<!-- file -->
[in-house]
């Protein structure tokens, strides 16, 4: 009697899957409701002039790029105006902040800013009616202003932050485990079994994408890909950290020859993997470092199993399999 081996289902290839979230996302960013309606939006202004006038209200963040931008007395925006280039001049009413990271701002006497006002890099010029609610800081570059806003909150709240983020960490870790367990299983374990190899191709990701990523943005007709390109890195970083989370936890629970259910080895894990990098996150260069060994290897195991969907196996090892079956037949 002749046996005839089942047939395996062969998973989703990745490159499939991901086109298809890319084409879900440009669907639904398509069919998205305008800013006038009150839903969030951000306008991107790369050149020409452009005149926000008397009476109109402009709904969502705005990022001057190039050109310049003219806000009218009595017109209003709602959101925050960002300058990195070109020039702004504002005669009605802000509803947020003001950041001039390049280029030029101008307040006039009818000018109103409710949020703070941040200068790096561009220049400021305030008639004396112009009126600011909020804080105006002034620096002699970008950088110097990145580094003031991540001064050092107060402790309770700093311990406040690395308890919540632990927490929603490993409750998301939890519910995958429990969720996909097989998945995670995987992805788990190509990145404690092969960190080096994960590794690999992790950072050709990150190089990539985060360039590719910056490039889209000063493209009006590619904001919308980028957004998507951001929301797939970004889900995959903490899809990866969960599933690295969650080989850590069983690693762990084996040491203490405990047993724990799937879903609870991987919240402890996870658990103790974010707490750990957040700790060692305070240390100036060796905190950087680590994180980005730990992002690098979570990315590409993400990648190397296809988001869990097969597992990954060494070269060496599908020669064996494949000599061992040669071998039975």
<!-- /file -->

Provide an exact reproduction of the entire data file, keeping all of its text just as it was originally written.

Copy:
[in-house]
């Protein structure tokens, strides 16, 4: 009697899957409701002039790029105006902040800013009616202003932050485990079994994408890909950290020859993997470092199993399999 081996289902290839979230996302960013309606939006202004006038209200963040931008007395925006280039001049009413990271701002006497006002890099010029609610800081570059806003909150709240983020960490870790367990299983374990190899191709990701990523943005007709390109890195970083989370936890629970259910080895894990990098996150260069060994290897195991969907196996090892079956037949 002749046996005839089942047939395996062969998973989703990745490159499939991901086109298809890319084409879900440009669907639904398509069919998205305008800013006038009150839903969030951000306008991107790369050149020409452009005149926000008397009476109109402009709904969502705005990022001057190039050109310049003219806000009218009595017109209003709602959101925050960002300058990195070109020039702004504002005669009605802000509803947020003001950041001039390049280029030029101008307040006039009818000018109103409710949020703070941040200068790096561009220049400021305030008639004396112009009126600011909020804080105006002034620096002699970008950088110097990145580094003031991540001064050092107060402790309770700093311990406040690395308890919540632990927490929603490993409750998301939890519910995958429990969720996909097989998945995670995987992805788990190509990145404690092969960190080096994960590794690999992790950072050709990150190089990539985060360039590719910056490039889209000063493209009006590619904001919308980028957004998507951001929301797939970004889900995959903490899809990866969960599933690295969650080989850590069983690693762990084996040491203490405990047993724990799937879903609870991987919240402890996870658990103790974010707490750990957040700790060692305070240390100036060796905190950087680590994180980005730990992002690098979570990315590409993400990648190397296809988001869990097969597992990954060494070269060496599908020669064996494949000599061992040669071998039975």